Landmark could be renovated

ARCHITECTURE

A $1.3 million plan for Bromo Seltzer Tower

November 03, 2003|By Edward Gunts | Edward Gunts,SUN ARCHITECTURE CRITIC

Baltimore's vacant Bromo Seltzer tower would be converted to artist studios by next fall under a $1.3 million renovation plan developed by local arts advocates.

The Baltimore Office of Promotion and the Arts, a quasi-public city agency, hired the architectural firm of Schamu Machowski Greco (SMG)this fall to prepare construction documents that can be used to turn the city-owned tower, last used as municipal office space, into artist studios.

The architects have also been asked to draw renderings and floor plans that can be used to raise funds and market the studios to prospective tenants. They're even exploring the idea of erecting a copy of the 65-foot-tall blue bottle of Bromo Seltzer that once rotated at the top.

"We've been told the original bottle is on a farm in Anne Arundel County, in a barn being used as an aviary," said architect Walter Schamu. "We wouldn't be able to put it back because we don't own it, but we could put up a facsimile. It would be a real kick."

Bill Gilmore, executive director of the arts agency, said he's convinced the project is feasible, based on a marketing assessment by Randall Gross Development Economics of Washington.

"The potential is very high for leasing the building because of its location, interior spaces, views and profile" as a city landmark, Gilmore said. "It has a lot going for it."

One million dollars is "a lot of money," Gilmore conceded. "But then you look at the building and think, $1 million isn't a lot of money to save something this important ... Everybody wants to see this buliding saved."

"The tower's greatest strength for artist studios and other uses is its unique role as an icon on the Baltimore skyline," Gross said in his final report. "The building is known throughout Baltimore and beyond as the Bromo Seltzer Tower, and this level of name recognition and branding would be very expensive and difficult to achieve from scratch."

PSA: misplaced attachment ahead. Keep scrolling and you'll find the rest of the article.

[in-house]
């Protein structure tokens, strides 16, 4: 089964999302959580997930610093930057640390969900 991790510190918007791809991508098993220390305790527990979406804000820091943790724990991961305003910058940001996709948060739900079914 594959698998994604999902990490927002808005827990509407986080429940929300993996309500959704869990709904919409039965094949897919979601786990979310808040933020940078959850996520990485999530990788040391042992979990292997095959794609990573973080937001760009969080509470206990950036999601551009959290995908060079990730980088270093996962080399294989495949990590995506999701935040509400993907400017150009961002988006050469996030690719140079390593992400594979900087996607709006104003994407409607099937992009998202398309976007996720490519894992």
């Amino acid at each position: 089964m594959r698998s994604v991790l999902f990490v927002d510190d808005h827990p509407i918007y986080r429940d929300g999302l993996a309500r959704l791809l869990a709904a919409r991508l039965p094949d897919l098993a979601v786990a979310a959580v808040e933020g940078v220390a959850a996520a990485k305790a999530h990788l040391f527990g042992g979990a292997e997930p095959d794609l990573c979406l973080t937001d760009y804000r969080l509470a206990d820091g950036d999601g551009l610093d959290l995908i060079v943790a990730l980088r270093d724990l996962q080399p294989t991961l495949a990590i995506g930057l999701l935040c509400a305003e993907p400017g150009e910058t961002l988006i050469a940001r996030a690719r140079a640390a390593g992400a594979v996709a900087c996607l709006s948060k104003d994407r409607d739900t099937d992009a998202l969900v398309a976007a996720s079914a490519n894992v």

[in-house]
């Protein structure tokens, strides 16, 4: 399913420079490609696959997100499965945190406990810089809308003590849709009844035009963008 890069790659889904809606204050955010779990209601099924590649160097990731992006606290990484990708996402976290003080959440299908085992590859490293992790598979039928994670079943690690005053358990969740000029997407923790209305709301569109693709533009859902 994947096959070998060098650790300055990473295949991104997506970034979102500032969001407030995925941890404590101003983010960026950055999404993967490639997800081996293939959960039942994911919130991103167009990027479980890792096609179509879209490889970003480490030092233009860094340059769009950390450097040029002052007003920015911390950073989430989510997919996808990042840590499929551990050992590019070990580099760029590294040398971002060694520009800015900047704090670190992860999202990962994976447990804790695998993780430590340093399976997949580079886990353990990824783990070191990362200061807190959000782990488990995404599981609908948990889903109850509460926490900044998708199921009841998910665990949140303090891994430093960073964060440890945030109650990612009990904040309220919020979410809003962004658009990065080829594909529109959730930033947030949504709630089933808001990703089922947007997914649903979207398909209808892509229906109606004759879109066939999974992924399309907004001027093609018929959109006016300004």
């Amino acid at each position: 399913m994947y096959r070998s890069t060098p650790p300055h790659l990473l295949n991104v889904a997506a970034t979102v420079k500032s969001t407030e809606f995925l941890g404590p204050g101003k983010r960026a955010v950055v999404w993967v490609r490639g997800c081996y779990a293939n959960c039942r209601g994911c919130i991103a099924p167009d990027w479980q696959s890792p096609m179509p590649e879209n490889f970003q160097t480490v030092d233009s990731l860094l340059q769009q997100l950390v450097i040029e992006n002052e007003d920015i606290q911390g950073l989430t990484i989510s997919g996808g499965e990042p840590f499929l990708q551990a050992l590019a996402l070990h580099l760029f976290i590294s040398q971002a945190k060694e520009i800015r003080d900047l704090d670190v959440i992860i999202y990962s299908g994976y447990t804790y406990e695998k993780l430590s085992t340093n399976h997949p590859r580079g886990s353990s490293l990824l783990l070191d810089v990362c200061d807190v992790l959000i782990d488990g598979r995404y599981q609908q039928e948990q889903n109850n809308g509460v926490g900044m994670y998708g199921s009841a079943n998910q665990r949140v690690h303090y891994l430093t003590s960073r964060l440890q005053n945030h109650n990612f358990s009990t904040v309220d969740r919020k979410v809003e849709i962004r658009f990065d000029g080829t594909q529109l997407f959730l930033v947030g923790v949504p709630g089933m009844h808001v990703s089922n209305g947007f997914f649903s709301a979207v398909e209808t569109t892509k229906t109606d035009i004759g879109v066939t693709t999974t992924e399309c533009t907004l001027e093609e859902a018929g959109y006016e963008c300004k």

In addition, "the building's many windows offer exceptional views and bathe the individual offices in natural light," Gross said. "Units on individual floors potentially offer the artists privacy, even as they are part of a large artist community."

Modeled after a 13th-century stone watch tower in Florence, Italy, the 15-story tower at 15 S. Eutaw St. was designed by Joseph Evans Sperry and constructed by Capt. Isaac Emerson in 1911 as part of the factory that made Bromo Seltzer, a headache remedy. After the Bromo Seltzer business moved out of state in the 1960s, the tower was donated to the city. For more than two decades the tower was home of the Mayor's Advisory Committee on Art and Culture, the municipal agency that conceived Baltimore's annual Artscape festival and worked on other arts-related initiatives. Employees moved out in the spring of 2002 after the agency was merged with the old Office of Promotion to create the Office of Promotion and the Arts, now located on Redwood Street.

Gilmore has been working for more than a year to find an appropriate use for the tower and has long been intrigued by the idea of converting it to artist studios. The Abell Foundation provided funds for the market assessment.

Gilmore said his office considered nearly a dozen firms before selecting SMG to be the architect for the tower, which is listed on the National Register of Historic Places. He said the firm was selected because it has extensive experience in saving historic buildings and helping owners obtain tax credits for historic preservation.

SMG is a key part of the design team restoring the Hippodrome Theater on Eutaw Street, several blocks north of the Bromo Seltzer tower. It also helped guide restoration of the Maryland Club after a seven-alarm fire and converted the old Alex. Brown & Sons headquarters to a branch of Chevy Chase Bank.

"It's fun. It's an extraordinary building. We're having a good time working on it," Schamu said of his latest commission.

"H. L. Mencken once said Baltimoreans could be divided into two groups - those who love the Emerson tower and those who know better," he quipped. "I've referred to it as a beacon for the west side development area, and it could be. Fifteen floors, with one or two artists per floor, could be exciting. It needs a good bath, though, that's for sure."

Gilmore said preliminary plans call for the first floor and mezzanine level to be converted to an art gallery, and for floors 2 to 15 to be artist studios. The basement could be a darkroom for photographers.

Each floor would have about 450 square feet of usable space. In some cases, artists would take the entire floor. But some artists, such as playwrights, may need only part of a floor. Residences have been ruled out, Gilmore said, because there's not enough space per floor for "live-work" studios, and satisfying the code requirements would be more costly.

One model for the project is School 33, the city-owned building in South Baltimore that houses artist studios and galleries and is run by Gilmore's agency.

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